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4 Ways These Women Hustled To Reach The Top Of Their Business

4 Ways These Women Hustled To Reach The Top Of Their Business

Underrepresentation, overt bias and pay disparities haven’t discouraged contemporary women from succeeding in business.

Here is how some of the sector’s top leaders did it.

1. Pick A Path

Apeksha Garga, head of design at Wealthfront, said step one is finding companies whose missions align with personal values.

“Irrespective of the industry or gender makeup of the industry, success is a byproduct of how inspired you are about your work,” Garga said March 21 at the Benzinga Women’s Wealth Forum.

That was a pivotal concept for Christina Qi, CEO of Domeyard. While at a former job, Qi reflected on whether she’d want to look back on her life and know she’d stayed in that position for 30 years. She quickly confessed other ambitions.

“I thought, ‘it’s ok if I start a company and it fails, I can just go back to work,’” Qi said. “That was my mindset at the time, and that helped me get the confidence to be able to take that leap of faith [and found Domeyard].”

2. Lean On Community

Then it’s a matter of making the right connections to rise to the desired role. Part of Unison Finance Director Laura Wensley’s path was seeking mentorship.

“It’s about finding people who can give you insight and knocking on their door repeatedly,” Wensley said on a panel.

In fact, a number of panelists championed relationship building — a skill seen to serve to the advantage of women.

“That’s something women do very naturally, community building, networking and socializing,” The Rudin Group CEO April Rudin said.

3. Do The Dirty Work

From there, it’s about proactive effort. Stash Invest CMO Dale Sperling said the most influential moment of her career was the choice to learn from ostensibly mindless grunt work. When given 18 months of files to catalogue, Sperling turned it into a learning opportunity and read every document.

“I learned the whole business. It took me two weeks, but I understood every file that I put away, and I was able to then contribute to conversation,” Sperling said. “I took a terrible situation, something you wouldn’t expect, I was humble, and I inserted myself in there and I took advantage and turned it into an opportunity.”

Wensley underwent a similar challenge. She advised internalizing the narrative and numbers of a company, proving oneself with time-intensive dirty work, and speaking up. “It’s not about sitting back and waiting,” she said.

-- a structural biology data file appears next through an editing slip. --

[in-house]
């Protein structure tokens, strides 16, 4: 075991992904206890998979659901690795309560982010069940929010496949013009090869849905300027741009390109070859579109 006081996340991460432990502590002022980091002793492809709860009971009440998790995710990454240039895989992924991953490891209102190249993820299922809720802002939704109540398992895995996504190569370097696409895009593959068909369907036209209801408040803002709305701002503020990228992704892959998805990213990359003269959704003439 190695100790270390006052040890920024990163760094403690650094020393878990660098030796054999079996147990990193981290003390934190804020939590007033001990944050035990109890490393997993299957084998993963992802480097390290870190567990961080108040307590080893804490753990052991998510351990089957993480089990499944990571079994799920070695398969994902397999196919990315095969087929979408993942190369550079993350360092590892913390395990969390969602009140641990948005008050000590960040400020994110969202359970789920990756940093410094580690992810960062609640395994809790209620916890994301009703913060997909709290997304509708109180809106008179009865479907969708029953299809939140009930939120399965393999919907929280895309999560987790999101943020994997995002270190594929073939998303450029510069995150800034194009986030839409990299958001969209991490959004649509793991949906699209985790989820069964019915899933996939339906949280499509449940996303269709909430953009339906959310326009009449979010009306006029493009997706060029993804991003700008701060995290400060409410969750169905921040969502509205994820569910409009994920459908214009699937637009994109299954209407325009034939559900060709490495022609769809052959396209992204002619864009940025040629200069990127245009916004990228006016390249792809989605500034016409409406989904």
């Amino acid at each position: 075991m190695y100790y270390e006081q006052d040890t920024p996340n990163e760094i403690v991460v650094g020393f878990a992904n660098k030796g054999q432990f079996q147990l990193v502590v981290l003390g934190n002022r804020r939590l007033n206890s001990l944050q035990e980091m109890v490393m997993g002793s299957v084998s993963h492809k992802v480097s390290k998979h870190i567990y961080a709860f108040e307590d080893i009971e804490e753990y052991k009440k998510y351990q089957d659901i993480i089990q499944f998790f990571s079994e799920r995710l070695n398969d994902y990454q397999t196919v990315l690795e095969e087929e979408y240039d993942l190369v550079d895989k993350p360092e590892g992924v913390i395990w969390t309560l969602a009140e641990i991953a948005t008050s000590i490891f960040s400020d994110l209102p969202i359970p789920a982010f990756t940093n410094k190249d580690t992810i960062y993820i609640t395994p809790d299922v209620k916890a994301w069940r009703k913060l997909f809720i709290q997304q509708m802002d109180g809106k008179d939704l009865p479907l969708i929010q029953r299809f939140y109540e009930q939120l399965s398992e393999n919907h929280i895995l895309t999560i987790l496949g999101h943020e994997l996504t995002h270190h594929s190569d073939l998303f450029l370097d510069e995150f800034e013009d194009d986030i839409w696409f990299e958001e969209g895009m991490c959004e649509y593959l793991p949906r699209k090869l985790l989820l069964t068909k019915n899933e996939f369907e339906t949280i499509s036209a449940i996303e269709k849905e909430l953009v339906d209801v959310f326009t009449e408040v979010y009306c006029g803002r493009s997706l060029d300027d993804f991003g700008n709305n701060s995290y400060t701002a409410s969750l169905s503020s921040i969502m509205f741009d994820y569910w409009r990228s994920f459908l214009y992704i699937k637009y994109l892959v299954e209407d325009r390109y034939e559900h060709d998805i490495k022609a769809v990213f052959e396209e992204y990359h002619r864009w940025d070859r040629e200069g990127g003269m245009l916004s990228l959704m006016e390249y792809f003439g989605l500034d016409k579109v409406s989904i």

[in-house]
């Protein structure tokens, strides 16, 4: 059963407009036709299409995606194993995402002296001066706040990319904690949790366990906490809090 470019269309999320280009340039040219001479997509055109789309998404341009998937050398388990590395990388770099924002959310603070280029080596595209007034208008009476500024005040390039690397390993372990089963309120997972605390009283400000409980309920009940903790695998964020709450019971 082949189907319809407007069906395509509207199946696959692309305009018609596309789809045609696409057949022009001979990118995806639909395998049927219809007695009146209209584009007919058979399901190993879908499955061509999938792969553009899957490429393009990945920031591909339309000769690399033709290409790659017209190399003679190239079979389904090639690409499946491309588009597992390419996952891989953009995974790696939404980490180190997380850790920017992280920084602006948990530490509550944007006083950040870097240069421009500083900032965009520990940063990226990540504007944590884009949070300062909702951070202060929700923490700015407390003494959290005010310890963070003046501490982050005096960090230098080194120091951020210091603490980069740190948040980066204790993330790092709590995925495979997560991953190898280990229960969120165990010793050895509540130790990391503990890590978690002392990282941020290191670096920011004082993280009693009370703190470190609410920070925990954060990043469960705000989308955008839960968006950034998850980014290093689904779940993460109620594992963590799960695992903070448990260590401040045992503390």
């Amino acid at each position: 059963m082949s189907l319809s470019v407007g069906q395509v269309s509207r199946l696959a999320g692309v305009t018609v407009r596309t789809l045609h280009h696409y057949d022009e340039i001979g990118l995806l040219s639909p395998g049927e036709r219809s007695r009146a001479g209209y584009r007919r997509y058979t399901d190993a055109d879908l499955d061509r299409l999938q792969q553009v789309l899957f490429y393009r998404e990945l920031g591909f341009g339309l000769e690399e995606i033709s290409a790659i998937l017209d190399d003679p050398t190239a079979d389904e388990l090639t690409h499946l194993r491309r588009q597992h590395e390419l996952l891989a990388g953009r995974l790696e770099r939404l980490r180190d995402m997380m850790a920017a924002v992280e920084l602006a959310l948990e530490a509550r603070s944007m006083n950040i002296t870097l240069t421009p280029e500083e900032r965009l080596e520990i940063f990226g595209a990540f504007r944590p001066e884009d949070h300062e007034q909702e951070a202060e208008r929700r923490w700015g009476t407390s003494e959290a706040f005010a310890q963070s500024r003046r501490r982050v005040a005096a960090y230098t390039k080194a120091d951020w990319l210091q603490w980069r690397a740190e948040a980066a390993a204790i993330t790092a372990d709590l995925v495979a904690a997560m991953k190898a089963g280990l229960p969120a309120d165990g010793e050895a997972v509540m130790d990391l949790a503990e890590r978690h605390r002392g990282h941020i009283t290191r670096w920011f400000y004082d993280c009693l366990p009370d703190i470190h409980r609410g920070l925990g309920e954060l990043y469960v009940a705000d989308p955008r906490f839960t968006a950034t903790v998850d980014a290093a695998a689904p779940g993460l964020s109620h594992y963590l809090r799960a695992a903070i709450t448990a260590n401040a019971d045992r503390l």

Kathryn St. John, senior director of user experience at Recognia, attributes success to continued growth and relentless pursuit of improvement.

“Be careful that it’s not about what you learned in the past or what you’ve given in the past,” St. John said. “It’s what you’re giving today, what you’re learning today.”

4. Find A Place To Grow

For the most part, panelists considered academic origins irrelevant to their success. Neither course of study nor institution made a difference.

However, they affirmed the importance of early-career jobs. Some leaned into corporate experiences, and others found value in startups.

For Sperling, both environments were formative. The major firms afforded vast networking opportunities, awareness of corporate structure and divisions, and instruction in procedures and professional skills. They also inspired competitiveness to promote personal achievements.

“You have to hustle harder, you have to raise your hand higher, you have to impress,” Sperling said.

Sperling said starting at a big company was critical in equipping her with skills for Stash, and the startup experience later on was no less important.

“At a startup, you’re completed exposed,” she said. “If you don’t know your shit, you’re screwed. You are the last stop. You’re pressing the button. You’re coming up with the concepts, so your idea has an opportunity to shine.”

It challenged Sperling to learn and execute quickly while being accountable to her ideas. St. John agreed.

“The owner mindset that comes from working at a small company has been instrumental to my professional success,” St. John said.

Related Links:

Women In The Workforce Talk Gender-Based Challenges, Advantages

How The Top Strategist Of A Major Investment Firm Keeps Her Cool In A Suddenly Uncertain Market


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